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35.  Notwithstanding any Regulatory Service Agreements with FINRA and the application of FINRA rules to floor brokers as registered broker dealers, the Exchanges retain legal responsibility for their regulation of their members on their Floor and their market and the performance of FINRA as a regulatory service provider. The Exchanges have represented that they can supervise and monitor the use of communications on their Floor and approval of the proposed rule changes is based, in part, on those representations and that the Exchanges' own surveillance and compliance responsibilities will be supported by that of FINRA. Each Exchange retains ultimate legal responsibility for the performance of its regulatory functions and to assure compliance by its members with the new rules. See 15 U.S.C. 78s(g).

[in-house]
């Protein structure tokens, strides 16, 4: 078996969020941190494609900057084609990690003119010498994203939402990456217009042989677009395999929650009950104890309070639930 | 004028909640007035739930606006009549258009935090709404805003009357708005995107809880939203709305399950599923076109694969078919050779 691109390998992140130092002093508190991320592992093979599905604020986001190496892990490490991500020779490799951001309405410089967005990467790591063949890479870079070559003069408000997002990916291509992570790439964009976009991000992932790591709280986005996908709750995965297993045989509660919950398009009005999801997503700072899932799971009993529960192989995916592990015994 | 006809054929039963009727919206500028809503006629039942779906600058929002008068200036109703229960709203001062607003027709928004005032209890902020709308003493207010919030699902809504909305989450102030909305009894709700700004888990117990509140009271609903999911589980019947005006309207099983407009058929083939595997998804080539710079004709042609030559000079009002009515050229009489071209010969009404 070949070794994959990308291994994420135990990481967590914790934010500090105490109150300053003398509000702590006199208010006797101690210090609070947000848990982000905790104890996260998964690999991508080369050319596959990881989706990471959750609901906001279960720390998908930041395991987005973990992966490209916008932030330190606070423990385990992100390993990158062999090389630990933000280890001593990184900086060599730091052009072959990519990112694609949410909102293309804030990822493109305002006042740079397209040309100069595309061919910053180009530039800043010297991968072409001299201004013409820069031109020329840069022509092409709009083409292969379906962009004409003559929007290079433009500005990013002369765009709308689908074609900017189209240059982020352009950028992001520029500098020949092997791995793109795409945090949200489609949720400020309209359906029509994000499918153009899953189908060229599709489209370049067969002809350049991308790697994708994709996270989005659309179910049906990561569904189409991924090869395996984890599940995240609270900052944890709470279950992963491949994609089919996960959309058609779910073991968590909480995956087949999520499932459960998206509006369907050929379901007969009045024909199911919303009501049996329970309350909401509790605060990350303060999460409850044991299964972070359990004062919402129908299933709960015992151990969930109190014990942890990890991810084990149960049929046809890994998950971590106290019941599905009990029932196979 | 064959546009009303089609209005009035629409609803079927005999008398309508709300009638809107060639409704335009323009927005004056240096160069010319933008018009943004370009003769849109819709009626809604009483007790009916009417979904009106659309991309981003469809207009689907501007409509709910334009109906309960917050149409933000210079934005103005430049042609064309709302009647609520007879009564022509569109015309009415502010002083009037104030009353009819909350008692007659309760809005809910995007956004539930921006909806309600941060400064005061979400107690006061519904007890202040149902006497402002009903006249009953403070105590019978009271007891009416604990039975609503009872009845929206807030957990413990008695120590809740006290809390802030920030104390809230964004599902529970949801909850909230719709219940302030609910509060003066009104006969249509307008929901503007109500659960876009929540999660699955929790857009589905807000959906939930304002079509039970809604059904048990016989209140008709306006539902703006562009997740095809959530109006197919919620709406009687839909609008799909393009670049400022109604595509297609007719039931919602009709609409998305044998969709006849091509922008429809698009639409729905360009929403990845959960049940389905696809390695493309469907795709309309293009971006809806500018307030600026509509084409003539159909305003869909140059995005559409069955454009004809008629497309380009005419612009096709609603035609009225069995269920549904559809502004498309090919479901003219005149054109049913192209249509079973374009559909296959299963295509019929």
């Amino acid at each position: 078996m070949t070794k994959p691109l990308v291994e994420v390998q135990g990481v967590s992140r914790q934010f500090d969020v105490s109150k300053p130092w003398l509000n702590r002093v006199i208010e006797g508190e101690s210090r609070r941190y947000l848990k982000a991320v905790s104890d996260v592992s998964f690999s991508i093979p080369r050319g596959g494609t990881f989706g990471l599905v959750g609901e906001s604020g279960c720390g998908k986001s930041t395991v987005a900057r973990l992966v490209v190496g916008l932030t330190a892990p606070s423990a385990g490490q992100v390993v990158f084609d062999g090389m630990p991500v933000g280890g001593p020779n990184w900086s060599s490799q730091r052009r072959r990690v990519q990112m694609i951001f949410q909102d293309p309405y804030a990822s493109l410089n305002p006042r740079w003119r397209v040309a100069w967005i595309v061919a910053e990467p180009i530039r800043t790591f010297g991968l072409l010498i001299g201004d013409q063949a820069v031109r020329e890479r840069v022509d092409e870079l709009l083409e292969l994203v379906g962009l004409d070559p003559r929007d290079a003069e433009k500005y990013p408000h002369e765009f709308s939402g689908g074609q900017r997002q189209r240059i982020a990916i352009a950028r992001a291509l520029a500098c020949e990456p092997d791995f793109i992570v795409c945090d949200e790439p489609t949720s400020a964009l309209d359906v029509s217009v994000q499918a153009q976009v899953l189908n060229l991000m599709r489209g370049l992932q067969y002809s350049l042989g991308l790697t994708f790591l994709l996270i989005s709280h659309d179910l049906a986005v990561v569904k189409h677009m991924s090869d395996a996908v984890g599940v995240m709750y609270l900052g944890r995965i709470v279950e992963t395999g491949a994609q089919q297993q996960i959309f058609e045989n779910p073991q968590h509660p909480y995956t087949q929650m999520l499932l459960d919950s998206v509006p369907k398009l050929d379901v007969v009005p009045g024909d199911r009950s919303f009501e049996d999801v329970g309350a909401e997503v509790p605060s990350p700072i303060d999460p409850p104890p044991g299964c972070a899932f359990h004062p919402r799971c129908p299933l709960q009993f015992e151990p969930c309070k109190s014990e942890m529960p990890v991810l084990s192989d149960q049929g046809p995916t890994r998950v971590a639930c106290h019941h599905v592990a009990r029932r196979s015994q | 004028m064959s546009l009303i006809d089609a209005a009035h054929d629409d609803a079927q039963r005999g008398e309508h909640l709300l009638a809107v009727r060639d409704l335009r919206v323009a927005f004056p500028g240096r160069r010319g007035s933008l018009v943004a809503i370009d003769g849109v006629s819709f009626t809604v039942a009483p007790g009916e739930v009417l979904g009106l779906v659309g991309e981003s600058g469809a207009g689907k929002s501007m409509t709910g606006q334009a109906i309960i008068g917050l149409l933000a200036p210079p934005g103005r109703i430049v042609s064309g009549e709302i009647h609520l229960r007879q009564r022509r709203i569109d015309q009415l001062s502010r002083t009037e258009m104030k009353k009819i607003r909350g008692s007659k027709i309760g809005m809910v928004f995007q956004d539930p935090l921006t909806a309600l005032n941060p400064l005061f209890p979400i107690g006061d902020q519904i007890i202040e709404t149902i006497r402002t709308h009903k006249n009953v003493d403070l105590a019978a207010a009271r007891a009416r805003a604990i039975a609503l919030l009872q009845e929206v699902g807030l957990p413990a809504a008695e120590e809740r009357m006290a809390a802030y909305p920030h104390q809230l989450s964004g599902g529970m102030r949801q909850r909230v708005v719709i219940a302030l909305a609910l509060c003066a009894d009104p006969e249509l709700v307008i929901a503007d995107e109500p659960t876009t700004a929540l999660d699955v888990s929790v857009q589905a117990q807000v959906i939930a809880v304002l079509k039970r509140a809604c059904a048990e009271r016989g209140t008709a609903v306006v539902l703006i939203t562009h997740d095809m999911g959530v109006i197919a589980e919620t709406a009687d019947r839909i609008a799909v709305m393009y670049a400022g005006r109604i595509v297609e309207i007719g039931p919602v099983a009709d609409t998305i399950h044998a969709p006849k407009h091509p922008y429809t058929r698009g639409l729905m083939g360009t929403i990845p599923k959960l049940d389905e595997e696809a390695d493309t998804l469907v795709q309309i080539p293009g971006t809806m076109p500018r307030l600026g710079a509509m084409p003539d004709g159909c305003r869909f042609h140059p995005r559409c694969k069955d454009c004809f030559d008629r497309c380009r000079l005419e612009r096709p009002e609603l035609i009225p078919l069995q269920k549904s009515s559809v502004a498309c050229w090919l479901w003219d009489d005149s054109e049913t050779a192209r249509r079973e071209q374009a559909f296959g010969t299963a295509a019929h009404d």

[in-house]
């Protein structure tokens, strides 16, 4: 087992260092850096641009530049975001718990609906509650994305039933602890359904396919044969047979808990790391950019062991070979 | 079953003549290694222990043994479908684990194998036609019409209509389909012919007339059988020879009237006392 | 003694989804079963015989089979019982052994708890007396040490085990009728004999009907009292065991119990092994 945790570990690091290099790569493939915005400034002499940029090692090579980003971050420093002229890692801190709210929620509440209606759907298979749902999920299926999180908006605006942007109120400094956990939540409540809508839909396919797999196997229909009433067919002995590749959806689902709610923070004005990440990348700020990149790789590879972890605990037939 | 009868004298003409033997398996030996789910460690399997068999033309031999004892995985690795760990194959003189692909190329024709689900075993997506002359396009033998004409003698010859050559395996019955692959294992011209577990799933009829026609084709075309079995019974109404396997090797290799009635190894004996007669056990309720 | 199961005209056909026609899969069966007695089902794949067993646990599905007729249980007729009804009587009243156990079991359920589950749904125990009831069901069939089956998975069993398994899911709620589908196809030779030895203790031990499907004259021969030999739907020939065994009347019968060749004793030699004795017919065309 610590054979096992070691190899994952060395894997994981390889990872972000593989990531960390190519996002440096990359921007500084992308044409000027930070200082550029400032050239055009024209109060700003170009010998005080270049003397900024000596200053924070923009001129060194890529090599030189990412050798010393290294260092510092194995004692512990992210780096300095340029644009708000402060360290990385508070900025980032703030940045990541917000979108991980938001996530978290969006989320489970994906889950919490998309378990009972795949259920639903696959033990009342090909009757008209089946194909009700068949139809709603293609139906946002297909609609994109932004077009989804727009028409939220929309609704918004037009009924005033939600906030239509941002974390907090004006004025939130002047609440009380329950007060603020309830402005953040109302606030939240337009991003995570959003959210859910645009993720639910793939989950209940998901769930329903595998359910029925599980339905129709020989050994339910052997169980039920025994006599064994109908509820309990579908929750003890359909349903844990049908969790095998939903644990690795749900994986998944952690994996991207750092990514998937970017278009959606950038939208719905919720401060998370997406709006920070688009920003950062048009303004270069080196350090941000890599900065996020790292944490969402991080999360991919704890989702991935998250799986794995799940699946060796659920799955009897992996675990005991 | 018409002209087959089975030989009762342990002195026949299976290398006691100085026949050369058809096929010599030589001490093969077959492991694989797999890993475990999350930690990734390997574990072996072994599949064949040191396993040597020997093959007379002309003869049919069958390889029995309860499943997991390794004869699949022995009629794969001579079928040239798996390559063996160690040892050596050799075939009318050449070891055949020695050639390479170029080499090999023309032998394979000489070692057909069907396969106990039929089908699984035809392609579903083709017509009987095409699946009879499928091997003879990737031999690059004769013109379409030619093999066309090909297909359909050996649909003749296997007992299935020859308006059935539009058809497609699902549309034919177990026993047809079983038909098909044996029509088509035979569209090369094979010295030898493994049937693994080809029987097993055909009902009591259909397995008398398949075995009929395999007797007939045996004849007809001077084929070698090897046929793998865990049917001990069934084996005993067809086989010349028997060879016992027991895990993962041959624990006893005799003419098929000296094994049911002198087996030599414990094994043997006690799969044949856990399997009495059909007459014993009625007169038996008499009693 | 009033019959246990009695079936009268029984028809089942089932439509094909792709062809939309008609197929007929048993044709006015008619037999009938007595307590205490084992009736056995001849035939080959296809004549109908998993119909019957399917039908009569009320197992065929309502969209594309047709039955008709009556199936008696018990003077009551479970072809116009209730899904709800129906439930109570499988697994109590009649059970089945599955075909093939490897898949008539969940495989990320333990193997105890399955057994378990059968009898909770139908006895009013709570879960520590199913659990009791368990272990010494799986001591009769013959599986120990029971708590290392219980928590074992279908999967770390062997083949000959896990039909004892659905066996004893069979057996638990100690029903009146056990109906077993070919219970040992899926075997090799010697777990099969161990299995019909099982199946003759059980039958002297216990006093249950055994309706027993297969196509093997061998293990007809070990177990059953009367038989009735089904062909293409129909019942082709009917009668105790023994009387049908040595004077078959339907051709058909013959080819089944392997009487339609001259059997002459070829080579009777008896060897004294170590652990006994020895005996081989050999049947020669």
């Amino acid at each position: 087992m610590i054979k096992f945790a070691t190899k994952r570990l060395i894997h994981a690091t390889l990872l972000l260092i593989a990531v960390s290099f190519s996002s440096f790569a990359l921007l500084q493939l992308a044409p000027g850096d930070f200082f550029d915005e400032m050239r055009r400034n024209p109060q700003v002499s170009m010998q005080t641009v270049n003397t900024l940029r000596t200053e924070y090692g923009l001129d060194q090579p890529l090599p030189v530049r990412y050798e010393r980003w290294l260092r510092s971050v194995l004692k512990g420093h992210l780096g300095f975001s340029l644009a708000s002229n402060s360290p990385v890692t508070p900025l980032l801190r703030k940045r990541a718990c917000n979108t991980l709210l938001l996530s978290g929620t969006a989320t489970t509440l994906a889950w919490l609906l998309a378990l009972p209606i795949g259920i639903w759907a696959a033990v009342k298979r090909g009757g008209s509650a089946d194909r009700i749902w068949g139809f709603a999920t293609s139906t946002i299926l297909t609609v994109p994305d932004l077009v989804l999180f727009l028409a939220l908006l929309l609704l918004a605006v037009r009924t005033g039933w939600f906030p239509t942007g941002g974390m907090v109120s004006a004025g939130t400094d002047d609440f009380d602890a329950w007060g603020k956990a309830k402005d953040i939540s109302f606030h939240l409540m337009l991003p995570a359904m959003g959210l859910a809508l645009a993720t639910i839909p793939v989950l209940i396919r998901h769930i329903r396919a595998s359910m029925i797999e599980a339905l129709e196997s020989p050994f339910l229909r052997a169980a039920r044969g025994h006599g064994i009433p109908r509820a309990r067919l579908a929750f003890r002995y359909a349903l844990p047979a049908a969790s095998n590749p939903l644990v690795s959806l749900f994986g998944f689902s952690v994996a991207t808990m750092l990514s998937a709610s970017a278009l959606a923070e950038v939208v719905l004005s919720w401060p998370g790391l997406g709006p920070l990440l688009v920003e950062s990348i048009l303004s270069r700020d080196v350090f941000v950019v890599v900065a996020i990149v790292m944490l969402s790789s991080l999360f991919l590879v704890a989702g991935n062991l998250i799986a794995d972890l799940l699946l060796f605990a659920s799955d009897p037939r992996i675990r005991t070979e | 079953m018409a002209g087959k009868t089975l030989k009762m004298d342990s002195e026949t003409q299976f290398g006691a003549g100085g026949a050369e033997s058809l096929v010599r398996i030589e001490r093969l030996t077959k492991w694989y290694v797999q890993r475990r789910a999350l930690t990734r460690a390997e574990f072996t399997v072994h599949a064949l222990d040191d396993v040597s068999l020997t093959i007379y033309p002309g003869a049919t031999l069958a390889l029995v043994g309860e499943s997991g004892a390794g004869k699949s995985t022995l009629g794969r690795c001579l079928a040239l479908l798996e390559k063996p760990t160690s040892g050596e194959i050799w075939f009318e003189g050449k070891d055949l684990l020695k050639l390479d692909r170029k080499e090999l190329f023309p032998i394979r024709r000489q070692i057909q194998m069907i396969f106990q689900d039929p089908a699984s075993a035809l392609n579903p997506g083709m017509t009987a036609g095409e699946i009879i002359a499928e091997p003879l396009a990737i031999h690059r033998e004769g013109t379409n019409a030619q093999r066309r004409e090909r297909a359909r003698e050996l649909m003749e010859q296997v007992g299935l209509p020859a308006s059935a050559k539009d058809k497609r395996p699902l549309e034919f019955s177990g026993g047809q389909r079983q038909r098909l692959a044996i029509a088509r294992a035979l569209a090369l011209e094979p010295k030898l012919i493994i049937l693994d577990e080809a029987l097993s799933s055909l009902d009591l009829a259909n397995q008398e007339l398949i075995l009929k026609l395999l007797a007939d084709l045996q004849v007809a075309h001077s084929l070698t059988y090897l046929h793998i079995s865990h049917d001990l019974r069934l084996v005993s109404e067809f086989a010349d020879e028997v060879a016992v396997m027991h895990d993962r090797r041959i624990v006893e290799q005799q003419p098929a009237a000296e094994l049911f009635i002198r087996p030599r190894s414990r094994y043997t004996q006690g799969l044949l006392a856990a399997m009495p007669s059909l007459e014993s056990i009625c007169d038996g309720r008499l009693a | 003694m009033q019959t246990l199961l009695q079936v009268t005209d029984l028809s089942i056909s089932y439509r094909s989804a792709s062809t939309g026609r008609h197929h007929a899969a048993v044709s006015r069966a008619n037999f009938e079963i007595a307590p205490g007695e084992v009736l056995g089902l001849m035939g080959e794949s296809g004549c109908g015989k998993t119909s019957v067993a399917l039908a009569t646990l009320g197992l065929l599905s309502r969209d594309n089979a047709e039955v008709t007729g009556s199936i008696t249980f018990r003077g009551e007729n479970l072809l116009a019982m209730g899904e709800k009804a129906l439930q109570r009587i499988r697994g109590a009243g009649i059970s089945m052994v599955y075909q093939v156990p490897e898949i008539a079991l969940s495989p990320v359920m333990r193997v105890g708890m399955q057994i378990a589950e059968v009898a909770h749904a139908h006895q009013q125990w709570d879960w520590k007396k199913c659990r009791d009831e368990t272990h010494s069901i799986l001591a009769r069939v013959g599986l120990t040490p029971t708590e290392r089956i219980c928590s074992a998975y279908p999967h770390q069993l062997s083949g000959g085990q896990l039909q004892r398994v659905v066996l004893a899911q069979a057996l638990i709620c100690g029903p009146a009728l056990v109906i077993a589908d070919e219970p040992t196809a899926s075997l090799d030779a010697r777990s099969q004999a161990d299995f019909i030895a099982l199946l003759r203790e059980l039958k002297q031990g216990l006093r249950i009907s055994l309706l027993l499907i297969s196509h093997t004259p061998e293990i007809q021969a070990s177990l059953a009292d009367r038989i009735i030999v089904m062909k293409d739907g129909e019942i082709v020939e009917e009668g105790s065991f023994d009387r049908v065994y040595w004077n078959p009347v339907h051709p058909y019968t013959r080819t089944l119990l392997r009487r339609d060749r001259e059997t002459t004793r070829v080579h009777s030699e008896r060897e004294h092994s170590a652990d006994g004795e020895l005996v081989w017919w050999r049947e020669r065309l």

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36.  See supra note 25 and accompanying text.

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[FR Doc. 2017-14670 Filed 7-12-17; 8:45 am]

BILLING CODE 8011-01-P